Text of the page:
Journal of the American Chemical Society 12/2006; 128(47):15292-9. · 10.68 Impact Factor
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    ABSTRACT: Recent technological advances and experimental techniques have contributed to an increasing number and size of NMR datasets. In order to scale up productivity, laboratory information management systems for handling these extensive data need to be designed and implemented. The SPINS (Standardized ProteIn Nmr Storage) Laboratory Information Management System (LIMS) addresses these needs by providing an interface for archival of complete protein NMR structure determinations, together with functionality for depositing these data to the public BioMagResBank (BMRB). The software tracks intermediate files during each step of an NMR structure-determination process, including: data collection, data processing, resonance assignments, resonance assignment validation, structure calculation, and structure validation. The underlying SPINS data dictionary allows for the integration of various third party NMR data processing and analysis software, enabling users to launch programs they are accustomed to using for each step of the structure determination process directly out of the SPINS user interface.
    Proteins Structure Function and Bioinformatics 04/2006; 62(4):843-51. · 3.34 Impact Factor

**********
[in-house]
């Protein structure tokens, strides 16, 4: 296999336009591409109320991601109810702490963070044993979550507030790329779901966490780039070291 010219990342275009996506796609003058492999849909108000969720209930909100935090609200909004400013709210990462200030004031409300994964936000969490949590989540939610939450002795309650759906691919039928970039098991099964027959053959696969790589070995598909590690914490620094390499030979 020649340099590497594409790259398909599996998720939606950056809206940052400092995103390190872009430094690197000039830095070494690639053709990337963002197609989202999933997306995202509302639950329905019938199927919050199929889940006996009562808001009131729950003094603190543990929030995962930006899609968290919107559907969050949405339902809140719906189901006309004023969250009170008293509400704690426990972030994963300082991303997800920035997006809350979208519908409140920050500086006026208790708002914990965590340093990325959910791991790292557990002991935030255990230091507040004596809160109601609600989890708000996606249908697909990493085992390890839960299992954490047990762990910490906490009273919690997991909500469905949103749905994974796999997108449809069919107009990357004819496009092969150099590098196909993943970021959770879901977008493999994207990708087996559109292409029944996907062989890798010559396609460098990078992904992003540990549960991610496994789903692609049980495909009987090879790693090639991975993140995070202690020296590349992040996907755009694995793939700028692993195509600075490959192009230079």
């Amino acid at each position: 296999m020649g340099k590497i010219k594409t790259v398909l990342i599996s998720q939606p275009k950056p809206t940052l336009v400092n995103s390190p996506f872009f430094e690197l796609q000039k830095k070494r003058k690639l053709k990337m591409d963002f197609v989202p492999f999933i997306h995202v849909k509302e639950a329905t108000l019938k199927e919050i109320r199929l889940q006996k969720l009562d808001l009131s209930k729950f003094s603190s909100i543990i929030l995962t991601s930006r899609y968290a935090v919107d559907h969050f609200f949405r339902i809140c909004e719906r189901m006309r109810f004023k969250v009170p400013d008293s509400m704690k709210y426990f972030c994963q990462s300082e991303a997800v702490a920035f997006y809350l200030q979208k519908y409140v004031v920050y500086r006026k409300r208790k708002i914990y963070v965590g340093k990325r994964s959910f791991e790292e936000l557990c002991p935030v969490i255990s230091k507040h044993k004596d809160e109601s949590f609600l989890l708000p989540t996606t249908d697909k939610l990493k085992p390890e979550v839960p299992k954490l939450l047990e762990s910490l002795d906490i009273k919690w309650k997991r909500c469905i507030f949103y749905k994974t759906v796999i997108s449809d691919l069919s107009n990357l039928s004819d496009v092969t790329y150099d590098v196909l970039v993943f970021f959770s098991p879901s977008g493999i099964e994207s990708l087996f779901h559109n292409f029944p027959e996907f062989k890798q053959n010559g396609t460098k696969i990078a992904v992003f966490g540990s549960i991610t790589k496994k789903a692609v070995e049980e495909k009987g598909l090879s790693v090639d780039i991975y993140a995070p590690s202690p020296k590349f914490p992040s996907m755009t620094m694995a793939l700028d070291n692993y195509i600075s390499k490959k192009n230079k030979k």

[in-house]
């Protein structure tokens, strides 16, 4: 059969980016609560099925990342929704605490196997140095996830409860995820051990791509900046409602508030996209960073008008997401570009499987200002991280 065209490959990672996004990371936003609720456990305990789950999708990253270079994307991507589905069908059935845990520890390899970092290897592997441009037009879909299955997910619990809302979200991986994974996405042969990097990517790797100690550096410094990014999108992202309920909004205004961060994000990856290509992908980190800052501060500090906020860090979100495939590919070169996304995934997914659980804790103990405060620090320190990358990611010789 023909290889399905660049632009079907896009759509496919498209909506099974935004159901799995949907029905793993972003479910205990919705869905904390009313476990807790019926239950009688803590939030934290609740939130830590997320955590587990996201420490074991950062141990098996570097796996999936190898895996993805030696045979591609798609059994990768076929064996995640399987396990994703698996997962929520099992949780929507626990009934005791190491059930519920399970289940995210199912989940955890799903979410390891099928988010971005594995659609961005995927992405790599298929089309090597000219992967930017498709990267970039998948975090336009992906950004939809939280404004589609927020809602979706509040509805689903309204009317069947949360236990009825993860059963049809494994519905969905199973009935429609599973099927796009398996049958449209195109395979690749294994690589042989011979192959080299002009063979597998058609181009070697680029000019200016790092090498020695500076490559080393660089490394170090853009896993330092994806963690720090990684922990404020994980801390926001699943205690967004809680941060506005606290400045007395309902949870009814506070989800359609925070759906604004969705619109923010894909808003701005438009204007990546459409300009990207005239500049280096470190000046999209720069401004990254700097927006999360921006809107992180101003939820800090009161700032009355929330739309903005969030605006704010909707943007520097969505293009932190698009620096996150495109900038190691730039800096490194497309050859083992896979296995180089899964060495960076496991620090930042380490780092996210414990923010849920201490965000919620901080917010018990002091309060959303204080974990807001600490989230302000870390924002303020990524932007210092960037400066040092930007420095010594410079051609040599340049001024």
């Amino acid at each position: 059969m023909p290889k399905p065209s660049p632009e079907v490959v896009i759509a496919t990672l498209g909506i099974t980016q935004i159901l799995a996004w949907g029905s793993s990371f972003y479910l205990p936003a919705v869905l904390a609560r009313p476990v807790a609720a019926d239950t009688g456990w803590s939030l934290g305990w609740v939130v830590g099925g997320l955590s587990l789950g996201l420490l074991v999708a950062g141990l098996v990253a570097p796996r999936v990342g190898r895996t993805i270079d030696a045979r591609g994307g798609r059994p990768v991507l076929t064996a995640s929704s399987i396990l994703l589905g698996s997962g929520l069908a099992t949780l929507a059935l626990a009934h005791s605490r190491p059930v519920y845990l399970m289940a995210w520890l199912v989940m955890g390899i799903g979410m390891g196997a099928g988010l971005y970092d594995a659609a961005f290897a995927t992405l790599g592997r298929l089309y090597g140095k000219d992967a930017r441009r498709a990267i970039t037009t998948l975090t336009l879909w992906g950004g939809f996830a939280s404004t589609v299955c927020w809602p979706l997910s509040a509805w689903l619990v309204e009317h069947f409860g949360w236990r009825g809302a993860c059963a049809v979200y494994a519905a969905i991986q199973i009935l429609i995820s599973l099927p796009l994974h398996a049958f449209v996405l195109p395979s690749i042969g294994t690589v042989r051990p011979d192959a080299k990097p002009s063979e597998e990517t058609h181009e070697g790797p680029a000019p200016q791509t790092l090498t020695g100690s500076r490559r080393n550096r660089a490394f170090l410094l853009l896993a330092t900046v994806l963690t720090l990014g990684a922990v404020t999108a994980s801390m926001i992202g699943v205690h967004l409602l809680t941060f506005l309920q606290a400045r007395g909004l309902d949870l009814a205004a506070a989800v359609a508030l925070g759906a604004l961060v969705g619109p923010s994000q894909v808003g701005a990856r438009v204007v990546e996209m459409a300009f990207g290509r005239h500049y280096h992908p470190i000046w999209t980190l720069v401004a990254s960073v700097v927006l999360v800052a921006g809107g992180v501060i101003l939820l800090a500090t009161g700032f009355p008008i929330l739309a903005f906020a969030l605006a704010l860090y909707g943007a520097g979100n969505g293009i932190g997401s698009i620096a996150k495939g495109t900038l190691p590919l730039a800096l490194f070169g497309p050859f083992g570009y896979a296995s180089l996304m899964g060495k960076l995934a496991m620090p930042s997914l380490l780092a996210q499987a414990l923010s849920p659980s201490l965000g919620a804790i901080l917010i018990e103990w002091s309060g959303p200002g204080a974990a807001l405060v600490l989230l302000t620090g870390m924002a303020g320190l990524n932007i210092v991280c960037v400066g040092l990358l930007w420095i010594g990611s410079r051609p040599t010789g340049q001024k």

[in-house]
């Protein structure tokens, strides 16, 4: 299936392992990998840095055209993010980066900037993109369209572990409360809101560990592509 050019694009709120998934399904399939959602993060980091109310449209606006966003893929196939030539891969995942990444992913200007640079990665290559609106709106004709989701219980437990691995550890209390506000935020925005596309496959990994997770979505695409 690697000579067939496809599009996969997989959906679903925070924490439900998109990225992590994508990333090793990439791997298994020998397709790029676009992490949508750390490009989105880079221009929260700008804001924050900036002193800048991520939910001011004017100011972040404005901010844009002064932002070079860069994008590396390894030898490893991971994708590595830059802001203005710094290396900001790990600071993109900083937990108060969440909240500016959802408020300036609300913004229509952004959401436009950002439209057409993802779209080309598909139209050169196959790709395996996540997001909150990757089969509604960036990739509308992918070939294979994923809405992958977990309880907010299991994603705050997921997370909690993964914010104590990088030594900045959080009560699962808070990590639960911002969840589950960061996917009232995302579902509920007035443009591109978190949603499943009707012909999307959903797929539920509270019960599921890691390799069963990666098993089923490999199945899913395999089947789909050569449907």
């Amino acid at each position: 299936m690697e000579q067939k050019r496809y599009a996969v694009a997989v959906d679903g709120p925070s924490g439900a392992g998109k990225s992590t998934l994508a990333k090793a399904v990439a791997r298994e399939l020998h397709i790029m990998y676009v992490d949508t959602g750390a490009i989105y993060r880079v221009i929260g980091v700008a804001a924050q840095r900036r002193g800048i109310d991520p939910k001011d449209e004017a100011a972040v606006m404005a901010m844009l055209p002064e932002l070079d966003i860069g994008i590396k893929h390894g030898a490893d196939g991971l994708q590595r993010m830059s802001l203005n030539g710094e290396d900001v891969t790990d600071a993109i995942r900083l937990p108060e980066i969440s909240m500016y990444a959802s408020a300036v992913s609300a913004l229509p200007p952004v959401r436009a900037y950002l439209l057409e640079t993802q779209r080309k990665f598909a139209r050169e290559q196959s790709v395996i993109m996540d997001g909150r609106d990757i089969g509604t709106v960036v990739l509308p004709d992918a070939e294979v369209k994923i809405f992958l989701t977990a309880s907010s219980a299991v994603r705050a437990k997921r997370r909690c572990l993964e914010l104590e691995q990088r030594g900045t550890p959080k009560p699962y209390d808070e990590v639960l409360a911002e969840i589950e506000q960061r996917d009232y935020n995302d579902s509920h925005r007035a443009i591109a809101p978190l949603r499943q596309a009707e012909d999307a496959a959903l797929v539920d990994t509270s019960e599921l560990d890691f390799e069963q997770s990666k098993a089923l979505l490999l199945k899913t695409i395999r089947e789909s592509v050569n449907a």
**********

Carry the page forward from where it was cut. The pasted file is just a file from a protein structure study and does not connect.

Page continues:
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    ABSTRACT: In this chapter we describe the core Protein Production Platform of the Northeast Structural Genomics Consortium (NESG) and outline the strategies used for producing high-quality protein samples using Escherichia coli host vectors. The platform is centered on 6X-His affinity-tagged protein constructs, allowing for a similar purification procedure for most targets, and the implementation of high-throughput parallel methods. In most cases, these affinity-purified proteins are sufficiently homogeneous that a single subsequent gel filtration chromatography step is adequate to produce protein preparations that are greater than 98% pure. Using this platform, over 1000 different proteins have been cloned, expressed, and purified in tens of milligram quantities over the last 36-month period (see Summary Statistics for All Targets, ). Our experience using a hierarchical multiplex expression and purification strategy, also described in this chapter, has allowed us to achieve success in producing not only protein samples but also many three-dimensional structures. As of December 2004, the NESG Consortium has deposited over 145 new protein structures to the Protein Data Bank (PDB); about two-thirds of these protein samples were produced by the NESG Protein Production Facility described here. The methods described here have proven effective in producing quality samples of both eukaryotic and prokaryotic proteins. These improved robotic and?or parallel cloning, expression, protein production, and biophysical screening technologies will be of broad value to the structural biology, functional proteomics, and structural genomics communities.